CRISPR/Cas9-mediated Gene KnockoutGenomics
CRISPR technology has become a commonly used tool for site-directed genome editing in various biological systems. It is an easy, versatile and robust technique for conducting gene knockout and studying gene function. The isolation of successfully edited single-cell colonies depends not only on the quality of cell preparation and the efficiency of transfection but also on the accurate execution and annotation of critical liquid handling steps such as serial dilutions.
After the transfection of vectors coding for guide RNA and Cas9 protein, a sequence-specific double-strand break is generated (Figure 1). The broken sites are subsequently repaired by the endogenous cellular NHEJ machinery leading to an Indel mutation, which in many cases results in gene knockout. Candidate clones grown from single cells are isolated and screened to identify those containing the mutation. Finally, DNA sequencing of the mutant allele(s) is performed for positive clones.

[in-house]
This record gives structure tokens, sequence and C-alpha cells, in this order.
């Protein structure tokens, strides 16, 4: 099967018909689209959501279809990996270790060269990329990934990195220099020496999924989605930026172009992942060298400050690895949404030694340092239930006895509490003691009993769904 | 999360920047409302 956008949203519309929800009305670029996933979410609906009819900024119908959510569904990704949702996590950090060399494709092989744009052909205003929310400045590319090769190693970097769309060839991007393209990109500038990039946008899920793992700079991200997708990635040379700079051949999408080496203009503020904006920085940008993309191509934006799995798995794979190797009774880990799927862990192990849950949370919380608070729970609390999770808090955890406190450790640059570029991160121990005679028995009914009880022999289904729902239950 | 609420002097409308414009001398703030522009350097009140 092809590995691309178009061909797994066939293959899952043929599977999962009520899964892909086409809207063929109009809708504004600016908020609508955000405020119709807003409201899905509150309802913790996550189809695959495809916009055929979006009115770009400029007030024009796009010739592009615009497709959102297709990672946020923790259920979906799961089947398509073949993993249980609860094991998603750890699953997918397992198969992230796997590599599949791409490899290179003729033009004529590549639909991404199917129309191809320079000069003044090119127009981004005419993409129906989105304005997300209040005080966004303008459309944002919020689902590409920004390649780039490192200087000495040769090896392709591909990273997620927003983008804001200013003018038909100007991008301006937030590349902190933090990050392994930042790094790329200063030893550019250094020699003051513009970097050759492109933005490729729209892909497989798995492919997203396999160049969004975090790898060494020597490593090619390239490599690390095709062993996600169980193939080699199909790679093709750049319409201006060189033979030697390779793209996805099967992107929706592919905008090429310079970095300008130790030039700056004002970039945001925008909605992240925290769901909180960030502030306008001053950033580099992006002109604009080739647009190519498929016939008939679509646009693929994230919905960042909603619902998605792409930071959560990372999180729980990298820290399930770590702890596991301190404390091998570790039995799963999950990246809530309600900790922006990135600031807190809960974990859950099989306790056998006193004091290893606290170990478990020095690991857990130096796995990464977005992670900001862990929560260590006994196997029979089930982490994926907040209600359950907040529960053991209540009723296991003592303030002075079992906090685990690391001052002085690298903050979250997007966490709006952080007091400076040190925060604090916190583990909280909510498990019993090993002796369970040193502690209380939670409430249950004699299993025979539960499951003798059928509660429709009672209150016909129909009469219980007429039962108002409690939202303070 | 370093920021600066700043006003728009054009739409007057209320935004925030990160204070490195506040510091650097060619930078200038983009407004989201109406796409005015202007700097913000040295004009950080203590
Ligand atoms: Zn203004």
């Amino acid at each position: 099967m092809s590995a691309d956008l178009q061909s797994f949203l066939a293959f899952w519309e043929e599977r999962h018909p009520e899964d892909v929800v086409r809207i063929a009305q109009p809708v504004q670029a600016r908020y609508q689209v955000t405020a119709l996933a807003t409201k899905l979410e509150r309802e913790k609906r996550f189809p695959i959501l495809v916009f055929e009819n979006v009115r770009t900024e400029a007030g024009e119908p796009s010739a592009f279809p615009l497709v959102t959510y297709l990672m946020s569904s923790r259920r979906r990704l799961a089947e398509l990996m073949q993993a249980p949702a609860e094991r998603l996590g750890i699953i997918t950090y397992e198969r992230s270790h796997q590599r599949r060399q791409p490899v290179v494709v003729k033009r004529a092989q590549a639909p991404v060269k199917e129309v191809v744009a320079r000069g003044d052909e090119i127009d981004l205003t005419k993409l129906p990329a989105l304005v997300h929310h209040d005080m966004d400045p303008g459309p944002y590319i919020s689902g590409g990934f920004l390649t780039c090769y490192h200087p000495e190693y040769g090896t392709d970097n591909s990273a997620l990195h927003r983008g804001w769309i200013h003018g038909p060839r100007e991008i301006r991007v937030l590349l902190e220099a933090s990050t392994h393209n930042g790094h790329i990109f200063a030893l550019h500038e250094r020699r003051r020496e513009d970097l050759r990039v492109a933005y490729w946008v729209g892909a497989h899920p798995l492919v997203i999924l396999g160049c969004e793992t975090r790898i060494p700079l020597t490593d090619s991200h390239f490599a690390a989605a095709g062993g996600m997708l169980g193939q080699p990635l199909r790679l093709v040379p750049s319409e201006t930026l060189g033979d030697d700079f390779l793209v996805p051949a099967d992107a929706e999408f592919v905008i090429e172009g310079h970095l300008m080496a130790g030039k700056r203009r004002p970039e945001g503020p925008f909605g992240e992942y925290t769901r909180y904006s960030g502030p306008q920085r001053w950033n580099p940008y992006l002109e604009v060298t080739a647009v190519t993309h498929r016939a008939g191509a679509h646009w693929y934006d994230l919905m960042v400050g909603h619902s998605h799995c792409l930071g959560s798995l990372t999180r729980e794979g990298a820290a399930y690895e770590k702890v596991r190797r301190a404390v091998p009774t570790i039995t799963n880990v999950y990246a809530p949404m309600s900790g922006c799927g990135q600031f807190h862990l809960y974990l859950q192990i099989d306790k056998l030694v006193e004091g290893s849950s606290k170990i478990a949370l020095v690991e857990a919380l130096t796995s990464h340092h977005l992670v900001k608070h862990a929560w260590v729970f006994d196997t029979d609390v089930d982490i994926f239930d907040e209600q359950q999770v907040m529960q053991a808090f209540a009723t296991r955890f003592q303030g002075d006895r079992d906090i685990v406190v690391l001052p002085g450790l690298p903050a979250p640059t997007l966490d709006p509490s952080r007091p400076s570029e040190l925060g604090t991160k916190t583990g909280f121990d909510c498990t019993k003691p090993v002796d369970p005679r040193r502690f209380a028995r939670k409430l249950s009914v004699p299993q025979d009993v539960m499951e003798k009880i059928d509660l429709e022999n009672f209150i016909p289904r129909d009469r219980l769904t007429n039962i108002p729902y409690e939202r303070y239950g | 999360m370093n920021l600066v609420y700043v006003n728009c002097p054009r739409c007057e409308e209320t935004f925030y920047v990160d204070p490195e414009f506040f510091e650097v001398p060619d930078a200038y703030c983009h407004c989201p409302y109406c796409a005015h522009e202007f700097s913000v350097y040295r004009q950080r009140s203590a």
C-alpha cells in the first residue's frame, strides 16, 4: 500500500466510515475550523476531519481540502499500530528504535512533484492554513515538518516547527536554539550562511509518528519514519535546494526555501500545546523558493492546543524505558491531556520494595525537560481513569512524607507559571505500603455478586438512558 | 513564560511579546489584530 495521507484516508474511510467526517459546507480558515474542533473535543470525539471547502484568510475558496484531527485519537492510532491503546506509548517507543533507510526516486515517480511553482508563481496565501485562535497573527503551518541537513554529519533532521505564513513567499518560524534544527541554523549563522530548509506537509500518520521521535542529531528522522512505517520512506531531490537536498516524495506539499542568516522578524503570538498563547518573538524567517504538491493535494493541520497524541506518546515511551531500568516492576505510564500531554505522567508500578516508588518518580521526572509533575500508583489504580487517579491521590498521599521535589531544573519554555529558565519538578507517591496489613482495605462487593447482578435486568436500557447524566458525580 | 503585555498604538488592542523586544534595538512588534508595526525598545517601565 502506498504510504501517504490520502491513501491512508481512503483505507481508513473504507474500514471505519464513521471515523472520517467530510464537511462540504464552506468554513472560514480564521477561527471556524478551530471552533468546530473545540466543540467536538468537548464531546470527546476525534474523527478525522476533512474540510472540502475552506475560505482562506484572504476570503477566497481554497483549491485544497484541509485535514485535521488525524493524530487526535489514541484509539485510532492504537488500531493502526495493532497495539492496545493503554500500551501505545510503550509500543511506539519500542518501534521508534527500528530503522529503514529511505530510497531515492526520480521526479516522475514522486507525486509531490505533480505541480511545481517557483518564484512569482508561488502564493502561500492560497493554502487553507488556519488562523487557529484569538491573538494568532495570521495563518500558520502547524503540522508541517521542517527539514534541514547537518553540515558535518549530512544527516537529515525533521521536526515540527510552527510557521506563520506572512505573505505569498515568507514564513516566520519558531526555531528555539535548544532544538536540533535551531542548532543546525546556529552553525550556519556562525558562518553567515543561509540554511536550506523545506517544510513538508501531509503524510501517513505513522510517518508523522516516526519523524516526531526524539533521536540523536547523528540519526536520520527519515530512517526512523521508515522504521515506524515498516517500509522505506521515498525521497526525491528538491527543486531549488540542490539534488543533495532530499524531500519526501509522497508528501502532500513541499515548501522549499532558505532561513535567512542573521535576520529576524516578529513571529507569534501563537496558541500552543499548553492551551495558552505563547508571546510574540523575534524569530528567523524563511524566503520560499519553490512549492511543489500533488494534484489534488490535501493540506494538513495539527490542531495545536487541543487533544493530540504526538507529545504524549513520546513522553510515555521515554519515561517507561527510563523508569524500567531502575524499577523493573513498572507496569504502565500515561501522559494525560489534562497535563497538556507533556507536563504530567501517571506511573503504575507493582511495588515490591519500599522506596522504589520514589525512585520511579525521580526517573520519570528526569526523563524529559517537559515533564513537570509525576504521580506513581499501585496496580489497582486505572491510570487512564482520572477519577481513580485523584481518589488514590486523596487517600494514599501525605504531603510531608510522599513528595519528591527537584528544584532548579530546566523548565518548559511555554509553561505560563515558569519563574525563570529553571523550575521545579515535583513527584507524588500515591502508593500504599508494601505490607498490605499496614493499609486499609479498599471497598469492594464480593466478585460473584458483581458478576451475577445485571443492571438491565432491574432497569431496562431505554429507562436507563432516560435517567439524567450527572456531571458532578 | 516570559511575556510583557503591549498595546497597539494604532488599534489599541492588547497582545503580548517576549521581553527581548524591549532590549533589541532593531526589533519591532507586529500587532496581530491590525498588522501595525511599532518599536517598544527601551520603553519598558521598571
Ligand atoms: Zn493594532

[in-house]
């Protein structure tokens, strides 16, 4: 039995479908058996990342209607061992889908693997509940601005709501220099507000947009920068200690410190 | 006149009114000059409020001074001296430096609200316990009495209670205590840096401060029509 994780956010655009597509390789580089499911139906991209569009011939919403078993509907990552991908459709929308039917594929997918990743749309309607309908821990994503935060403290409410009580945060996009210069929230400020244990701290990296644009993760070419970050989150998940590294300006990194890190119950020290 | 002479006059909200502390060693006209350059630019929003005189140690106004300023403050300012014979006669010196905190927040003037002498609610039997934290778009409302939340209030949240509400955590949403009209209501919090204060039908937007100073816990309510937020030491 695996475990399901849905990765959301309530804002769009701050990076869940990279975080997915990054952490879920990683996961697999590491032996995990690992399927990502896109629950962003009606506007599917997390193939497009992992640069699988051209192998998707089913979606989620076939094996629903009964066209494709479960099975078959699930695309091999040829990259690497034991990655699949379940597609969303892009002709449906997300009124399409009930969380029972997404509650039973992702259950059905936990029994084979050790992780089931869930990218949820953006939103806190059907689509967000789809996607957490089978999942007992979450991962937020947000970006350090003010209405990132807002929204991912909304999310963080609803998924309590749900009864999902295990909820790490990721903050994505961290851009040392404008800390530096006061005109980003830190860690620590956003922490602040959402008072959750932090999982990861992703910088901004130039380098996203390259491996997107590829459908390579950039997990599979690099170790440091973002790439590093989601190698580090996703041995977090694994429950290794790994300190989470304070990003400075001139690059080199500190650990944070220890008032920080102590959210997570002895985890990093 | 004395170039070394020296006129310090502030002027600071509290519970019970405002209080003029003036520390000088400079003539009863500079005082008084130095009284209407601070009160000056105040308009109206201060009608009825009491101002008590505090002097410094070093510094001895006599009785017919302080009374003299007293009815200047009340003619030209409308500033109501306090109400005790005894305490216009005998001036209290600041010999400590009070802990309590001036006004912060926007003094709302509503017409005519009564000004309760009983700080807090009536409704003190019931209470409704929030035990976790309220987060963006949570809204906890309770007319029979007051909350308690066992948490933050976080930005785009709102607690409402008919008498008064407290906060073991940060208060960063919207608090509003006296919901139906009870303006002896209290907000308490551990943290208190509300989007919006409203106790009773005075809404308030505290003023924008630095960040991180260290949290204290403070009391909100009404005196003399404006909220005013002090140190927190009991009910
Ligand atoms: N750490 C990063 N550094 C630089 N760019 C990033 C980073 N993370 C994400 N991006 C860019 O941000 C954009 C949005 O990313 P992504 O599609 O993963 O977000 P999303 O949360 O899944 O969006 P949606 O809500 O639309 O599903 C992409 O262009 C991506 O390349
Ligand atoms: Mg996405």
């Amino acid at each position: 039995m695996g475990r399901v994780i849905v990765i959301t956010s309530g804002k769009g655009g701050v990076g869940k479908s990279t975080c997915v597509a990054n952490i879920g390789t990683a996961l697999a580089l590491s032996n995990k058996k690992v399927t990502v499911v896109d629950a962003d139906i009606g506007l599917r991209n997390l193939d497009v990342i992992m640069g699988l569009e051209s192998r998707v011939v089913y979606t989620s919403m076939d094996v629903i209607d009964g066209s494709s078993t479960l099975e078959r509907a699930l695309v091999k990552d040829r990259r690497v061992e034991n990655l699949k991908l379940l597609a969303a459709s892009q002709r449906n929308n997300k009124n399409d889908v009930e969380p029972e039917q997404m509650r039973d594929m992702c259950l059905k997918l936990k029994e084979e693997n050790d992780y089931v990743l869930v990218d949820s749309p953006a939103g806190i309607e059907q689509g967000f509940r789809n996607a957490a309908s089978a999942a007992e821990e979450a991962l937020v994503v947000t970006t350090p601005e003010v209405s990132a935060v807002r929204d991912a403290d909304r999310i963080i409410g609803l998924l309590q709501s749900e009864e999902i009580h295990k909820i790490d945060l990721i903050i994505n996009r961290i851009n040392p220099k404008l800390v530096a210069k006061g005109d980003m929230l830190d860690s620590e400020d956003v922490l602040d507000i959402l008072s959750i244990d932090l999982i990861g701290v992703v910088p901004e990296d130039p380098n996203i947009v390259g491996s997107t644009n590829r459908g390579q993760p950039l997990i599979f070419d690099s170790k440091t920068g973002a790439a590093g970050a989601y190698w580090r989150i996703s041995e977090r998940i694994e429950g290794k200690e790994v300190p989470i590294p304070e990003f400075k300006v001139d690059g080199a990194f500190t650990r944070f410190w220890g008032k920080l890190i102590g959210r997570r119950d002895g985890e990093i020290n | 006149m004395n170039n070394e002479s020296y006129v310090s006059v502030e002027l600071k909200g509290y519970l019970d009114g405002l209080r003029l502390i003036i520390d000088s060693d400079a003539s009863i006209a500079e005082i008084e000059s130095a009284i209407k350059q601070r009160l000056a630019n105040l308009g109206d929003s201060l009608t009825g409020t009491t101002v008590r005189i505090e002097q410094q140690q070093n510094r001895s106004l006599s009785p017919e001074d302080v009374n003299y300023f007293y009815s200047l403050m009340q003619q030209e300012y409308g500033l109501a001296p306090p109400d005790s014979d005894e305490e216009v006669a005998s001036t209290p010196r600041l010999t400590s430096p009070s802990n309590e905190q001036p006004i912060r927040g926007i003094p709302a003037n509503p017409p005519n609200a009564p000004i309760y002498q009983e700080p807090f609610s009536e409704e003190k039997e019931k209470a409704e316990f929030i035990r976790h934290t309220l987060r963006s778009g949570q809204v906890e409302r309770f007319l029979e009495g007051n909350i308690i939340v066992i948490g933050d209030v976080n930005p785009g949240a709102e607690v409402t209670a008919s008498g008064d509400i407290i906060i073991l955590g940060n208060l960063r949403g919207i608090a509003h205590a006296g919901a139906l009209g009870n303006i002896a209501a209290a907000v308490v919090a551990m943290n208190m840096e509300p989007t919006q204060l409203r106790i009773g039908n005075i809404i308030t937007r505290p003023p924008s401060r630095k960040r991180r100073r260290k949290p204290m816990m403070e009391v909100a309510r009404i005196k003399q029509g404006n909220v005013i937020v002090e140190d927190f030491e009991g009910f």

Figure 1: Site-specific double-strand break of the target DNA sequence mediated by the CRISPR-Cas9 machinery/.
Original image from From technical note, Genome Editing: Which Should I Choose, TALEN or CRISPR by Ed Davis, Ph.D., Genecopoeia.
Watch the video tutorial about gene knockout experiment using CRISPR-Cas9 technology